Following a 2001 rapid assessment conducted by the MOHSW, which revealed the magnitude of sexual abuse against children and youth (aged 0-24), a Needs Assessment Study of children was initiated through UNICEF's support. The sample size of the study covered 500 individuals, mainly children, throughout the country. Roughly 63 % of interviewees were females and 37% males aged between 0-18 years.
The impact of HIV and AIDS on the development of children is compounded by factors such as poverty, abuse, violence and exploitation. The social and emotional wellbeing of young people is of vital importance to the future of Lesotho. "If our children are doing well, our society is doing well and this new study gives an invaluable insight into what is worrying Basotho children" said Dr. Bosielo Majara, Acting Director, Family Health Division, MOHSW.
About 94% of children interviewed in the study admitted being sometimes sad. The main reasons were: death or sickness of parents; being beaten; lack of empathy from parents (e.g. following rape) and being neglected, insulted and scolded. When asked whether children have problems, 91% said yes, quoting not going to school, hunger, rape, death of loved ones, being abused, insulted, threatened and exploited.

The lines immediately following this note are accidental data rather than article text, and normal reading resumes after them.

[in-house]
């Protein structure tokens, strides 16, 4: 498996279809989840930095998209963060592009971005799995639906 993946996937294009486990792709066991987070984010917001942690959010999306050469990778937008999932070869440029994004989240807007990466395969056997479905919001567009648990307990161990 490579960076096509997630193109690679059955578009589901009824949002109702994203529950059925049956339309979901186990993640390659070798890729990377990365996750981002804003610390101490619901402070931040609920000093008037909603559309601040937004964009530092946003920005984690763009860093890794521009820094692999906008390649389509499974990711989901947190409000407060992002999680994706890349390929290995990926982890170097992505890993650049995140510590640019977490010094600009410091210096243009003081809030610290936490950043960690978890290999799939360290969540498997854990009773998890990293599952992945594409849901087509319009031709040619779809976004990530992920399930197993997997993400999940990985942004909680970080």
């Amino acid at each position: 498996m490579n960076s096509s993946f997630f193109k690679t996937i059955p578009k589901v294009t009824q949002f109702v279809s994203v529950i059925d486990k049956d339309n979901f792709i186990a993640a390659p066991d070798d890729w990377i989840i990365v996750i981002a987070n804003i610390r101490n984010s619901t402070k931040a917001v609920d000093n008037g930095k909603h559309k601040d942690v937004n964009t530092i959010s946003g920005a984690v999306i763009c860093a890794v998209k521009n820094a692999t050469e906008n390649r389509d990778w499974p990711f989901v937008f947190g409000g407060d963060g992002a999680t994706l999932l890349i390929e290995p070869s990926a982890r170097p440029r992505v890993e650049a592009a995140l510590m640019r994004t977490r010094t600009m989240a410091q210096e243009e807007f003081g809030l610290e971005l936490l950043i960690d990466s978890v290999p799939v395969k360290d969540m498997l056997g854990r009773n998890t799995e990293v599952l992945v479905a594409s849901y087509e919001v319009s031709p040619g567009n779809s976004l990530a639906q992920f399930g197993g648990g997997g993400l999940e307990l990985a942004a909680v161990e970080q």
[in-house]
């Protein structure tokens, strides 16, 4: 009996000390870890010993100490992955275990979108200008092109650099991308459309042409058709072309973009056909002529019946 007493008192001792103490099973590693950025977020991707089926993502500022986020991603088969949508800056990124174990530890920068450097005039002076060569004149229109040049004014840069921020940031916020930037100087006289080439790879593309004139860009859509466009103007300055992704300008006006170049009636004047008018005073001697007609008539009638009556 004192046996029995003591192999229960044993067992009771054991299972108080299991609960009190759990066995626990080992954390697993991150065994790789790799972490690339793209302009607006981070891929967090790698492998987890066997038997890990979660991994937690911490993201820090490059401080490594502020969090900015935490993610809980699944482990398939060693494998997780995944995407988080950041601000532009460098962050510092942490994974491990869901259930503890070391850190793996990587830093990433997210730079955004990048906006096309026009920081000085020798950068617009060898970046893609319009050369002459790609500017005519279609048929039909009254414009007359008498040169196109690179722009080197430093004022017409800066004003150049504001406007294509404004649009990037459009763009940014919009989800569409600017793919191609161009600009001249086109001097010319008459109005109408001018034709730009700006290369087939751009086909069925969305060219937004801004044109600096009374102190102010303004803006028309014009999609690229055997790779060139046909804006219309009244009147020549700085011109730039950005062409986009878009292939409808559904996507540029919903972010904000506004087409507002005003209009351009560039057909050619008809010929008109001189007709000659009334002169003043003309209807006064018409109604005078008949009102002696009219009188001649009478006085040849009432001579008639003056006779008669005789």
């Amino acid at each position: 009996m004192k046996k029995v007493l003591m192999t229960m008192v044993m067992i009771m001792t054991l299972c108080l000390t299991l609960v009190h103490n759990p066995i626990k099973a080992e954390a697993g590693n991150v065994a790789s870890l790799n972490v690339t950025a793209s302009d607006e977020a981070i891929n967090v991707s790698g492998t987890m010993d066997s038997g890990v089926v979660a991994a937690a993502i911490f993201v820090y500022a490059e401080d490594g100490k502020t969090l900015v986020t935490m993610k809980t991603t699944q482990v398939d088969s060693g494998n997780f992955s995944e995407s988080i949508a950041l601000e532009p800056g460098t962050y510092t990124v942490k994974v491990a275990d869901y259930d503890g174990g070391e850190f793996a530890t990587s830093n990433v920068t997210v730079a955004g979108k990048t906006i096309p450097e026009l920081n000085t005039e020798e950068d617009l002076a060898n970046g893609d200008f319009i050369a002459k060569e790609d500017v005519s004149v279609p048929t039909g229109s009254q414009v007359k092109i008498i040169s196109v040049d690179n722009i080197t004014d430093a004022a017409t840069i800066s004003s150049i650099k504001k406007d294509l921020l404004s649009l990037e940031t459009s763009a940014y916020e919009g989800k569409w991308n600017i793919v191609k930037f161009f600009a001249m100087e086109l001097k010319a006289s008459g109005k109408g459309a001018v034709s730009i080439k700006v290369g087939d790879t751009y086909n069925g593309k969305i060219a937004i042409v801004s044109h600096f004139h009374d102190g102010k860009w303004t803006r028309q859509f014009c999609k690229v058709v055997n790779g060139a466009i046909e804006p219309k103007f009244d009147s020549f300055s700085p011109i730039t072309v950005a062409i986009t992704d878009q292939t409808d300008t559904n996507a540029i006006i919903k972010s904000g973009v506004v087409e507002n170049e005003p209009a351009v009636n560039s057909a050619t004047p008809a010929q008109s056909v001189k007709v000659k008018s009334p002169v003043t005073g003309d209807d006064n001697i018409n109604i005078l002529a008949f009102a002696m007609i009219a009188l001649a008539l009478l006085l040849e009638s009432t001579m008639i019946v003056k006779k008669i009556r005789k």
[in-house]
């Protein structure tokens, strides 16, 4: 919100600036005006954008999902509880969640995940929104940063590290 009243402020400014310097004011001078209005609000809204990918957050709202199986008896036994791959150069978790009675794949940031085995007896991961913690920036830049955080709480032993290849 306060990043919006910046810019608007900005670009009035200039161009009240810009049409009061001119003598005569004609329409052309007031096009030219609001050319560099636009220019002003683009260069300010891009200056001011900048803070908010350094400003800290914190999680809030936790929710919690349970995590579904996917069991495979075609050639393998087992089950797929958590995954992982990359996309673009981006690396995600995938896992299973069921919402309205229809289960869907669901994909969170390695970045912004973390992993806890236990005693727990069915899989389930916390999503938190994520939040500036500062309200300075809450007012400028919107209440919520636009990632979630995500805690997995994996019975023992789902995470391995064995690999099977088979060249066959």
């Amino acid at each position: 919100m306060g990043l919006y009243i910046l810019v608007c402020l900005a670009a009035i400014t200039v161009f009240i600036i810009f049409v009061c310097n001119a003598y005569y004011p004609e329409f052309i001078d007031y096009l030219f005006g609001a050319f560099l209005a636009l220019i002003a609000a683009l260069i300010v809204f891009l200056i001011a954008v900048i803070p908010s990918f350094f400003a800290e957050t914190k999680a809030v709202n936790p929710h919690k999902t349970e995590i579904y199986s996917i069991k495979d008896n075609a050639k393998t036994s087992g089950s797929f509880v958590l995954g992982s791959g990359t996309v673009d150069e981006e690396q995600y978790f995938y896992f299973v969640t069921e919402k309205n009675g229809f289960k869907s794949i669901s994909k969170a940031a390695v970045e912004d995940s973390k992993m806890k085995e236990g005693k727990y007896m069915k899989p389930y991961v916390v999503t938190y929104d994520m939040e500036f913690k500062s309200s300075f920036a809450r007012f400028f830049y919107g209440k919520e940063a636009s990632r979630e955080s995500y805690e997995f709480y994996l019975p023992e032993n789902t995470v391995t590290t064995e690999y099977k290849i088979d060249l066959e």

Over 90% of children said it is important to listen to children's opinions. A 16 year old girl said "children are often raped and treated badly, especially orphans, so listening to our opinions is important to protect us from these problems". Children said that parents, social workers, teachers, chiefs, Government authorities including police, should listen more to what they have to say.
Orphaned children and girls are more vulnerable to abuse, exploitation and discrimination. The study reveals that in 2006 out of 179 sexual offence cases among 0-18 year old children, all 179 were girls(1). With 180,000 orphans (about 23% of children aged 0-18), of which 100,000 are orphaned by AIDS, the number of vulnerable children in need of care and safety is critical and calls for an urgent need to provide innovative, effective solutions for their protection.